An Idea About Evangelism Training

I went to a Friday night race in Daytona with my dad a couple weeks ago. We had a great time together experiencing the atmosphere and the sounds, smells, and power of the trucks on the track. As we entered the speedway grounds, there were three men at the entrance gate. One had a bullhorn and was reading a Bible passages about the judgment of God. The two others had signs with similar messages about perishing and hell and stood with their free arms outstretched holding tracts. While I am giving them credit for being well-meaning, there efforts were ignored by the large crowd walking past them. These men were doing evangelism. In our Christian terminology, evangelism is what you are trained for; having gone through a program, and been trained in the right steps in presenting the gospel to others. This type of training takes a variety of forms, but the commonality is that evangelism is seen as a separate discipline for the follower of Christ. Think of the fear response that is so common when people are told we are going to talk about or teach ‘evangelism’. Evangelism is presented as a discipleship elective and in practice comes off feeling forced and unnatural. What if we simply taught people to love others? That the people around them and that come into our churches are more than a statistic or a project. They are people who are struggling with their place in the world. What if we simply taught people to listen to others? Rather than giving enough attention to throw in the appropriate Bible verse, this would take compassion...

Seeing Jesus

It is election season. From things I’ve read, if Jesus were alive today, He would support every political candidate. Or at least that is the case people make. There is a proliferation of bumper stickers saying that “Jesus is an environmentalist” or “Jesus is a capitalist” or some other such identification. Many churches teach their opinions as if they were doctrines of Jesus. Things like kids must be home-schooled or that some standards of discipleship are old-fashioned. Here is the truth: we view Jesus through the lens of what builds up our false sense of self. We want Jesus to affirm the things from which we are seeking value. Thus, we don’t see Jesus as He actually is, we see a Jesus created in our own image. Jesus did not come to affirm our broken philosophies, He came to show the world the love of the Father. When we make Jesus in our image, that leads to division rather than unity, condemnation rather than acceptance, and judgment rather than forgiveness. Jesus was concerned that we do two things: love God and love people. Loving God is about rooting our full sense of identity in Him. Loving people is a fruit of the freedom that source of identity provides. Where loving God and people conflicts with our desires we are to abandon our self. In what ways does Jesus look more like you rather than you looking more like Jesus? ————————————————— I work with followers of Christ to energize discipleship, improve relationships, decrease anxiety and facilitate leadership development. I am a certified coach specializing in pastoral leadership, relationships, discipleship, life transitions, and...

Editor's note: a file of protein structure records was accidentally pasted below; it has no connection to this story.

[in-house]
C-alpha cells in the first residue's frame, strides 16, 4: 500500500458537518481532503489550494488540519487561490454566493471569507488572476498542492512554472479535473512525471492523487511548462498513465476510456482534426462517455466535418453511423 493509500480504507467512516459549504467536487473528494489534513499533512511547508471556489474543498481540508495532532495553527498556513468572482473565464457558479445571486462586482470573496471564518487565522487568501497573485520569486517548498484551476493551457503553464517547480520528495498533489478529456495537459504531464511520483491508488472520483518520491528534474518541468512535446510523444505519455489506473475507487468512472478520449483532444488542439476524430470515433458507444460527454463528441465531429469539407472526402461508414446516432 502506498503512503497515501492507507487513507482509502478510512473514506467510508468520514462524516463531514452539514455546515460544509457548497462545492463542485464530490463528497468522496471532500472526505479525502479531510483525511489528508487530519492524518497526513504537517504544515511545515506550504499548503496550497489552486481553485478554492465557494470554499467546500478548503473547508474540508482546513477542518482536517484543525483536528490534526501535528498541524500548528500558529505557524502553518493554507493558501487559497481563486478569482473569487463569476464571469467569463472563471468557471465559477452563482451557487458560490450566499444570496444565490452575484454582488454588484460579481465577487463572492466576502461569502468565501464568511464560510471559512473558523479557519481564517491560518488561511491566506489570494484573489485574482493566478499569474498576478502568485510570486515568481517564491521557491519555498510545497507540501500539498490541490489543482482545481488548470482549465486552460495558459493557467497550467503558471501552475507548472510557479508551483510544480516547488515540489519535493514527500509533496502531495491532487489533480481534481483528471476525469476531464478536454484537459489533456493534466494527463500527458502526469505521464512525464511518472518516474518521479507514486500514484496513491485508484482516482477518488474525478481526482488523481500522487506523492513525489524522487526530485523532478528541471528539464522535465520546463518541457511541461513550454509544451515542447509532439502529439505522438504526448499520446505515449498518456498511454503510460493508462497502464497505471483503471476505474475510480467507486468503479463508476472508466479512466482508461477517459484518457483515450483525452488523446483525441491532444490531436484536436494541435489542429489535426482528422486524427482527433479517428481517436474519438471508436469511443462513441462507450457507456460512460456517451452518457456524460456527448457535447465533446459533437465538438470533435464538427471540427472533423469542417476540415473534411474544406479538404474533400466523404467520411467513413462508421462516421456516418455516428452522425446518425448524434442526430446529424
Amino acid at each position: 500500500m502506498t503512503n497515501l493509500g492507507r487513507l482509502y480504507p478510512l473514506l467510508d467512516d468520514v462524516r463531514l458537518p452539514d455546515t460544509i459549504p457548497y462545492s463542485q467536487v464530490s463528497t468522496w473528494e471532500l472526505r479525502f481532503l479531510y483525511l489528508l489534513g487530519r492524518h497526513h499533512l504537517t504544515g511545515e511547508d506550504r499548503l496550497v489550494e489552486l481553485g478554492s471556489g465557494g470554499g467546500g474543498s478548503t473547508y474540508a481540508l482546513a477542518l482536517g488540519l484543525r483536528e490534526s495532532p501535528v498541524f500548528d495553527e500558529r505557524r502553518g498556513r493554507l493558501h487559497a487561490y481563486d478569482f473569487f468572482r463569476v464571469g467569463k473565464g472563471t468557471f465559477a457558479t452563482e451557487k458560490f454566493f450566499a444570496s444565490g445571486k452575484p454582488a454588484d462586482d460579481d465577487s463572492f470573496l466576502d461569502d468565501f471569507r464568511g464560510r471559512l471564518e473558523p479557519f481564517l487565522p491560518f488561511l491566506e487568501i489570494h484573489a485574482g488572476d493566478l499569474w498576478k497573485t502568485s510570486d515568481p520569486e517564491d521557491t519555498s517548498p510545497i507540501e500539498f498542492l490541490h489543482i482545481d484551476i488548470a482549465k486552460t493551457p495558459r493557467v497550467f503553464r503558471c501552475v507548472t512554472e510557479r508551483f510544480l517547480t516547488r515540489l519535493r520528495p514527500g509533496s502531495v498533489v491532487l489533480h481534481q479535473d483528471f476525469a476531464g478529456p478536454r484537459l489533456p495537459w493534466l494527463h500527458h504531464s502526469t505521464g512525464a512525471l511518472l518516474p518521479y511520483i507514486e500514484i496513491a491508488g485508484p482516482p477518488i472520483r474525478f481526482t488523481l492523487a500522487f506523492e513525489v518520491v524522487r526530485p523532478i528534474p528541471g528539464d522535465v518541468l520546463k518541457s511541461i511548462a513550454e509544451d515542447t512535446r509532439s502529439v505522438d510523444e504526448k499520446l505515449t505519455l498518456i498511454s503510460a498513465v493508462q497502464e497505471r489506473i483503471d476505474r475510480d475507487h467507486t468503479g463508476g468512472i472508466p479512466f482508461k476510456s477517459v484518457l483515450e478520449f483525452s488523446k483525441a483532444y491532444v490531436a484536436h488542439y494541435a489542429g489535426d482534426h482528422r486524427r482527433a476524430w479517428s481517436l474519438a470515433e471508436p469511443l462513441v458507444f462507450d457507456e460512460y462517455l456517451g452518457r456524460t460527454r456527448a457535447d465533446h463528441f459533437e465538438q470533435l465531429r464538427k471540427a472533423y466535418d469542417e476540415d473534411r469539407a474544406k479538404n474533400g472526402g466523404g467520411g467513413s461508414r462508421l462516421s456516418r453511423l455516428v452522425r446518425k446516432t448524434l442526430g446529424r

Keeping Christ in Christmas

I have to confess to you that I have a little pet peeve regarding the “Keep Christ in Christmas” bumper stickers, church signs, and car magnets that seem to pop up this time of year. Of course, they are a reaction to our culture’s growing tendency to refer to this as the holiday season. Boldly I say, count me as one follower of Christ who fully supports this cultural trend. First, it IS the season of holidays. There’s Thanksgiving. And Hanukkah. Ramadan. Kwanzaa, the New Year. Probably others of which I’m not aware. It seems the height of Christian arrogance to make everyone use our name for a certain time of the year. It dismisses others’ points of view. Whether or not we agree with their belief system, diminishing their traditions does not put us in their good graces to have an open discussion about Christ. It creates defensiveness; an us-against-them which closes people off. More importantly (in my estimation), do we really want the name Christmas associated with the consumerism and commercialism that runs rampant in our culture and amps up at this time of the year? Short answer: No. No, I don’t. So if Wal-mart wants to call it a “Holiday Sale”, Starbucks wants to put coffee in plain red cups, Best Buy wants to have a giant “Happy Holidays” sign on the front of the store, or the mall wants to promote “Winter Savings”, they can do it with my blessing. I am totally on board with that. In fact, I view it as a favor. One less battle I have to fight with those who argue Christmas is nothing more than...